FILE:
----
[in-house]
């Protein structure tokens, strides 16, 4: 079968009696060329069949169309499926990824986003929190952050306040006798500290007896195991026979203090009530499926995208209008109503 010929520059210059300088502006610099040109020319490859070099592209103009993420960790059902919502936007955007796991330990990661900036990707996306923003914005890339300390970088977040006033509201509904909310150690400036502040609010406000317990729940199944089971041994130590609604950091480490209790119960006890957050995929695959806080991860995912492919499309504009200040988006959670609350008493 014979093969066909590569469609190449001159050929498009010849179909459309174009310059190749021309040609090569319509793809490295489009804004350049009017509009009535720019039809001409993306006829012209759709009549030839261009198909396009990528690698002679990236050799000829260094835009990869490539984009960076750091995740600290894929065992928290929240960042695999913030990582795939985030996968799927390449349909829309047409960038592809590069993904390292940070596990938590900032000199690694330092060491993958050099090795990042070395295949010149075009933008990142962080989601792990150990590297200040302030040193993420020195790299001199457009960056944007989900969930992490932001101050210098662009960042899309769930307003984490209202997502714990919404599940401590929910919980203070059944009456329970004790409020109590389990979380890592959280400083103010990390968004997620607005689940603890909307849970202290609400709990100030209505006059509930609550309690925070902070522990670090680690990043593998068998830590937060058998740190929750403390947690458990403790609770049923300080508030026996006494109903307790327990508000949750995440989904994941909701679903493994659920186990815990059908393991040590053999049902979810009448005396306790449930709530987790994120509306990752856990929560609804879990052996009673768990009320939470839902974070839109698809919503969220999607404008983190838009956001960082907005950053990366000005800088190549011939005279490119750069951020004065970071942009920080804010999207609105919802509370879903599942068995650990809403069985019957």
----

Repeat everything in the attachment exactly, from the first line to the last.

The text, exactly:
[in-house]
């Protein structure tokens, strides 16, 4: 079968009696060329069949169309499926990824986003929190952050306040006798500290007896195991026979203090009530499926995208209008109503 010929520059210059300088502006610099040109020319490859070099592209103009993420960790059902919502936007955007796991330990990661900036990707996306923003914005890339300390970088977040006033509201509904909310150690400036502040609010406000317990729940199944089971041994130590609604950091480490209790119960006890957050995929695959806080991860995912492919499309504009200040988006959670609350008493 014979093969066909590569469609190449001159050929498009010849179909459309174009310059190749021309040609090569319509793809490295489009804004350049009017509009009535720019039809001409993306006829012209759709009549030839261009198909396009990528690698002679990236050799000829260094835009990869490539984009960076750091995740600290894929065992928290929240960042695999913030990582795939985030996968799927390449349909829309047409960038592809590069993904390292940070596990938590900032000199690694330092060491993958050099090795990042070395295949010149075009933008990142962080989601792990150990590297200040302030040193993420020195790299001199457009960056944007989900969930992490932001101050210098662009960042899309769930307003984490209202997502714990919404599940401590929910919980203070059944009456329970004790409020109590389990979380890592959280400083103010990390968004997620607005689940603890909307849970202290609400709990100030209505006059509930609550309690925070902070522990670090680690990043593998068998830590937060058998740190929750403390947690458990403790609770049923300080508030026996006494109903307790327990508000949750995440989904994941909701679903493994659920186990815990059908393991040590053999049902979810009448005396306790449930709530987790994120509306990752856990929560609804879990052996009673768990009320939470839902974070839109698809919503969220999607404008983190838009956001960082907005950053990366000005800088190549011939005279490119750069951020004065970071942009920080804010999207609105919802509370879903599942068995650990809403069985019957």